See also:Hooker, whose Genera Plantarum (1862–1883) is a descriptive account of all the genera of flowering plants, based on their careful examination . The arrangement is a modification of that adopted by the de Candolles . Another system differing somewhat in detail is that of A . W .
Eichler (Berlin, 1883), a modified form of which was elaborated by Dr Adolf Engler of Berlin, the
See also:principal editor of Die naturliche Pflanzenfamilien . The study of the anatomy and physiology of plants did not keep
See also:pace with the advance in classification . Nehemiah
See also:Grew and his contemporary
See also:Malpighi were the earliest discoverers in the department of plant anatomy . Both authors laid an account of the results of their study of plant structure before the Royal Society of
See also:London almost at the same time in 1671 . Malpighi's
See also:complete work, Anatome Plantarum, appeared in 1675 and Grew's Anatomy of Plants in 1682 . For more than a
See also:hundred years the study of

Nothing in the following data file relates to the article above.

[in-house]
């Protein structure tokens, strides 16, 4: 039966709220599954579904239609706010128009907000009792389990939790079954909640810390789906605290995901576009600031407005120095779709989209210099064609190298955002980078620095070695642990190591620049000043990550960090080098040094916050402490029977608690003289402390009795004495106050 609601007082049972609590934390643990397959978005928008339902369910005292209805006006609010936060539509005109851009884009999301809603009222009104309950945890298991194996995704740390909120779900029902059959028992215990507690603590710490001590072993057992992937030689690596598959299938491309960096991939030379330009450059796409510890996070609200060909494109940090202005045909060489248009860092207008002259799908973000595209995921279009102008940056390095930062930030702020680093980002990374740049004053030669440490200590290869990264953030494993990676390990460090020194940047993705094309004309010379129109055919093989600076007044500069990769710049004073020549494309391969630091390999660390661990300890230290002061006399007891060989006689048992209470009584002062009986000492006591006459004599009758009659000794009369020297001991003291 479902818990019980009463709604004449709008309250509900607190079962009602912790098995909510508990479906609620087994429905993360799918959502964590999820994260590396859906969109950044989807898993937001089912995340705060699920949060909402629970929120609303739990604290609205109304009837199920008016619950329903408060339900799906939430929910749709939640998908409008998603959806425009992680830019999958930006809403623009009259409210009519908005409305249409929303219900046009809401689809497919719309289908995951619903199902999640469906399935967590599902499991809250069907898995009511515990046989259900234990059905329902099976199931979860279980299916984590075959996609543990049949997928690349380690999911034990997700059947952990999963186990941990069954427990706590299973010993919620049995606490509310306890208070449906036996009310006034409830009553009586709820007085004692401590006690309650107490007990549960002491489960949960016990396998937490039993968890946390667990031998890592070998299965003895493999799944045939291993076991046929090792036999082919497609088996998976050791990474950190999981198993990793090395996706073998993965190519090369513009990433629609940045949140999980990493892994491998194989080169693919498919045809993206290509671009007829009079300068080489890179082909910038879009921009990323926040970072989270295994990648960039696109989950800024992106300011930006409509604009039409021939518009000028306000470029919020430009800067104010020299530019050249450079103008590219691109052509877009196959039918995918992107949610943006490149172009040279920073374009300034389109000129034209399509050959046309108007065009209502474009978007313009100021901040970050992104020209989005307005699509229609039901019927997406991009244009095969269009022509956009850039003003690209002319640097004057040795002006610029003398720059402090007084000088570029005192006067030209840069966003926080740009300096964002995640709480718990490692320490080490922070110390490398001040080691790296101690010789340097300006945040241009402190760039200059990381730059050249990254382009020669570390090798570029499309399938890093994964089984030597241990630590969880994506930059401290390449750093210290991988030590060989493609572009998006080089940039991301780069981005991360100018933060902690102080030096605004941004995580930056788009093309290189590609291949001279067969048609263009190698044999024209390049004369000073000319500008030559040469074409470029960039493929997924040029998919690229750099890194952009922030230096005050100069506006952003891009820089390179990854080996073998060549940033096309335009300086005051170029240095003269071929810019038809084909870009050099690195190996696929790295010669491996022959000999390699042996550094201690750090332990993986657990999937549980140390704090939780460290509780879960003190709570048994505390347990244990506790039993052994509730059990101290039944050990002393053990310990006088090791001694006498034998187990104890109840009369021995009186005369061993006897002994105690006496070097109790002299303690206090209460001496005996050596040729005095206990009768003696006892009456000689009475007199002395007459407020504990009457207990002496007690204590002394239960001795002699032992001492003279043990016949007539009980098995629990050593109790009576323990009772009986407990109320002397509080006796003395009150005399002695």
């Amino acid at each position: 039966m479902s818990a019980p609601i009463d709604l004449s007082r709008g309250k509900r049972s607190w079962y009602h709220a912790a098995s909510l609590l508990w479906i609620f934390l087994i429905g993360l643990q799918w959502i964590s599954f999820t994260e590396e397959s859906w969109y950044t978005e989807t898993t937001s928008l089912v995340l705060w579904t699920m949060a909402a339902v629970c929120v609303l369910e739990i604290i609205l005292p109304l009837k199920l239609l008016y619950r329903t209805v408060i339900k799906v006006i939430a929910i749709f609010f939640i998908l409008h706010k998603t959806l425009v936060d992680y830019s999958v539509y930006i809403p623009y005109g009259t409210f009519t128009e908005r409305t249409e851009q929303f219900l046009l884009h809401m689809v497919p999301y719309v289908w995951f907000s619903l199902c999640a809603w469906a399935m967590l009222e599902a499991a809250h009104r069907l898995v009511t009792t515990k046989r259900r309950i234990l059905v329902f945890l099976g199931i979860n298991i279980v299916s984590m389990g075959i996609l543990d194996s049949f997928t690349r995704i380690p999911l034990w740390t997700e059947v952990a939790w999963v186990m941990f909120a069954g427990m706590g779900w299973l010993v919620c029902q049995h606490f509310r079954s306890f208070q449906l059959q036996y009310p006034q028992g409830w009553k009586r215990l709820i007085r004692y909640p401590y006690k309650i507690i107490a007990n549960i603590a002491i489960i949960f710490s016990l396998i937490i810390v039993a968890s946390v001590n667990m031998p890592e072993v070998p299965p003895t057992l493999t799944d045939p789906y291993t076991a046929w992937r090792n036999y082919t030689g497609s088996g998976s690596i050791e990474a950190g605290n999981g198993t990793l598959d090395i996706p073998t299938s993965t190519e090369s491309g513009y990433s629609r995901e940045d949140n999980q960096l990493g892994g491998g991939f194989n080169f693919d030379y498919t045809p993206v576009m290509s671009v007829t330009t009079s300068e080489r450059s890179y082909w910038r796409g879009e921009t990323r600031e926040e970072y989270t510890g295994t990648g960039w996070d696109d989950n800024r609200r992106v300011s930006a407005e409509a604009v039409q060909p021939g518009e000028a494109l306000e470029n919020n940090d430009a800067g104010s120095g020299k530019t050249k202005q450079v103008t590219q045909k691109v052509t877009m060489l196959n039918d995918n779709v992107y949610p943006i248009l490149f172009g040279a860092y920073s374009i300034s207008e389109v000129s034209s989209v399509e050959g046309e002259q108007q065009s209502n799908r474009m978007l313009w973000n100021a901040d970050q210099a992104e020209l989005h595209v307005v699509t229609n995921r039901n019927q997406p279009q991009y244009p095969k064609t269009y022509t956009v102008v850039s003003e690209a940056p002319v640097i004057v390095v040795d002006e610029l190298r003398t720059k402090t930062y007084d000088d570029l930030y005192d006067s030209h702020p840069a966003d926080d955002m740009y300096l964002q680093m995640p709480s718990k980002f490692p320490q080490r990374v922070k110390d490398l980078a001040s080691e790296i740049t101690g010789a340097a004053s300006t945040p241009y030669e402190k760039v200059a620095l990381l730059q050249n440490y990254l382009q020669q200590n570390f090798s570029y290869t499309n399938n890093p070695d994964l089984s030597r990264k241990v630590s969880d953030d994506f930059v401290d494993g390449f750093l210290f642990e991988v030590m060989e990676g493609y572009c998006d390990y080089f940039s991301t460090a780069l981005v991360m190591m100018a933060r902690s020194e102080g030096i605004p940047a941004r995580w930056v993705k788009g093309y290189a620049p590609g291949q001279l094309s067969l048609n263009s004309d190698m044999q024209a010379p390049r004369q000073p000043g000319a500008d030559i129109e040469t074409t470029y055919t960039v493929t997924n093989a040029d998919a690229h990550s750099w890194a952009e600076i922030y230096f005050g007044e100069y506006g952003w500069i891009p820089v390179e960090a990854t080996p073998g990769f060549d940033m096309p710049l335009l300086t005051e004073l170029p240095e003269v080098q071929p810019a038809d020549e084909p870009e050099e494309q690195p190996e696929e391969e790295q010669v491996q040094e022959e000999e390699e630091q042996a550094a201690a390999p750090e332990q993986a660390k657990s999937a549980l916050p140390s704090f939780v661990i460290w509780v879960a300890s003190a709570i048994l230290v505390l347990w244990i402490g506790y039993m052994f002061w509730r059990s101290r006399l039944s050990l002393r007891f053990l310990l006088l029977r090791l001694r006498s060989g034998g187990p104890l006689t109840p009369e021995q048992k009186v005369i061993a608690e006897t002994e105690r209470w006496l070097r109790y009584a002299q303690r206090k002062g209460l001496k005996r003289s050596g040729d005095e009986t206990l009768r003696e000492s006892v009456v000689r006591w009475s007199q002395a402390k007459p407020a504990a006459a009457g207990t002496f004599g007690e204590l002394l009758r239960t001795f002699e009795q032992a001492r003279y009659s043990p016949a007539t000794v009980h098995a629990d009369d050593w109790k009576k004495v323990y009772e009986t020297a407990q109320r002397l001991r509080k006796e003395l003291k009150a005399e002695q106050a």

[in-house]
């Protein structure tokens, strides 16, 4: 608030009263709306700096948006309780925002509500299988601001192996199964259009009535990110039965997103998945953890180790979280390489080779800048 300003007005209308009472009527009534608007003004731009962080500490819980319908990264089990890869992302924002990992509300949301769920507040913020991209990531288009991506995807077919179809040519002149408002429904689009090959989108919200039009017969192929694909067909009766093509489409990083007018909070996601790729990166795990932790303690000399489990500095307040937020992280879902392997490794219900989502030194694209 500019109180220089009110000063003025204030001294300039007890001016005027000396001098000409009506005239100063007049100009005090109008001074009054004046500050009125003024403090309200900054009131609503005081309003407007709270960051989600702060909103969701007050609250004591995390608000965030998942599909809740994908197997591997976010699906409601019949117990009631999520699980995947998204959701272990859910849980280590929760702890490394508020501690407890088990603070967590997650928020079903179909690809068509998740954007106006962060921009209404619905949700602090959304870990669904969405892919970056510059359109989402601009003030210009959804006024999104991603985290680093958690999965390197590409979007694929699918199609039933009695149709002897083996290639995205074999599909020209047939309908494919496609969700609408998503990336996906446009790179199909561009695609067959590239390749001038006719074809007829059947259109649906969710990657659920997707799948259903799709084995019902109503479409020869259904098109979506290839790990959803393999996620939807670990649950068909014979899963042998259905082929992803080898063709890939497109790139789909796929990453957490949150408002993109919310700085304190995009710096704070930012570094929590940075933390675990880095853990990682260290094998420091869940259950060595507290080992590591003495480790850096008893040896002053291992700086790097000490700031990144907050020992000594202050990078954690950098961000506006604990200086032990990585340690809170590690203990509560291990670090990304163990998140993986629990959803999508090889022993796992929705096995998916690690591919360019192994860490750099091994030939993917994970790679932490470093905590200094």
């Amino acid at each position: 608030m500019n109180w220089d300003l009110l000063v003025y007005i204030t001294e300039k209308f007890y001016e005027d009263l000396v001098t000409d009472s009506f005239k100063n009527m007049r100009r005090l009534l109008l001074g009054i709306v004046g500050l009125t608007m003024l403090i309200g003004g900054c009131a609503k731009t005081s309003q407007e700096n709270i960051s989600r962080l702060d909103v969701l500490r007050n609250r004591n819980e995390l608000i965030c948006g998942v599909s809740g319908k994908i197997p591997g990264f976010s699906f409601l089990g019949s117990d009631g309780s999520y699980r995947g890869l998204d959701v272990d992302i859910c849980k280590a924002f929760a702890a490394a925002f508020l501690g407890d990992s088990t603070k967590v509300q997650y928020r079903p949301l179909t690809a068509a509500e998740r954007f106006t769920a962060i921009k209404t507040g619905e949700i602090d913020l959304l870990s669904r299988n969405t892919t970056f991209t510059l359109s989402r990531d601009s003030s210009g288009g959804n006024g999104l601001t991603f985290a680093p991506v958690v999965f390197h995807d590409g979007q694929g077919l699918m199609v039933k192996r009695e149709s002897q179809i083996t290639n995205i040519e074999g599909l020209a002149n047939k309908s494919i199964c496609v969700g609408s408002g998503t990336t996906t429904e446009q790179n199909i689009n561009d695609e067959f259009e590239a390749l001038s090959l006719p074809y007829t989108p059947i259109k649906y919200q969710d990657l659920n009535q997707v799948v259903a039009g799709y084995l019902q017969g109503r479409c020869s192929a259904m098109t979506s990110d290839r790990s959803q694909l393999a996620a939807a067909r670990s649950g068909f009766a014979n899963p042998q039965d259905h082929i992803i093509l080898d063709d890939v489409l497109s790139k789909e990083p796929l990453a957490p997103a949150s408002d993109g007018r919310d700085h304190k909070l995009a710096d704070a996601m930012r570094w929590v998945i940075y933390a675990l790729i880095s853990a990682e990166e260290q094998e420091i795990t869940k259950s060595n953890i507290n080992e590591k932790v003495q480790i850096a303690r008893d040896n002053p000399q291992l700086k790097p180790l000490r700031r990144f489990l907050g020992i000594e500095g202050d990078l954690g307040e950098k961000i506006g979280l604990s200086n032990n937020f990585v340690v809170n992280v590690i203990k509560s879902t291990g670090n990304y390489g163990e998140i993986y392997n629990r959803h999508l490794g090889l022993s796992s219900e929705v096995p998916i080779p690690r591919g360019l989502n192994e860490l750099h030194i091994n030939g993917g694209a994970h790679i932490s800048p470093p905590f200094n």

See also:internal structure was neglected . In 1802 appeared the Traite d'anatomie et de physiologie vegetale of C.F . B. de Mirbel (1776–1854), which was quickly followed by other publications by Kurt
See also:Sprengel, L . C . Treviranus (1779–1864), and others . In 1812 J . J .
P . Moldenhawer isolated cells by maceration of tissues in
See also:water . The work of F . J . F . Meyen and H. von Mohl in the
See also:middle of the 19th century placed the study of plant anatomy on a more scientific basis . Reference must also be made to M . J . Schleiden (1804–1881) and F . Unger (1800–1870), while in K . W. von Nageli's investigations on molecular structure and the growth of the
See also:cell membrane we recognize the origin of
See also:modern methods of the study of cell-structure included under cytology (q.v.) . The work of Karl Sanio and Th .
See also:Hartig advanced knowledge on the structure and development of tissues, while A. de Bary's Comparative Anatomy of the Phanerogams and Ferns (1877) supplied an admirable presentation of the facts so far known . Since then the work has been carried on by Ph.
See also:van Tieghem and his pupils, and others, who have sought to correlate the large mass of facts and to find some general underlying principles (see PLANTS: Anatomy of ) . The subject of fertilization was one which early excited attention . The idea of the existence of
See also:separate sexes in plants was entertained in early times, long before separate male and
See also:female organs had been demonstrated . The production of dates in
See also:Egypt, by bringing two kinds of flowers into contact, proves that in very remote periods some notions were entertained on the subject . Female date-palms only were cultivated, and
See also:wild ones were brought from the
See also:desert in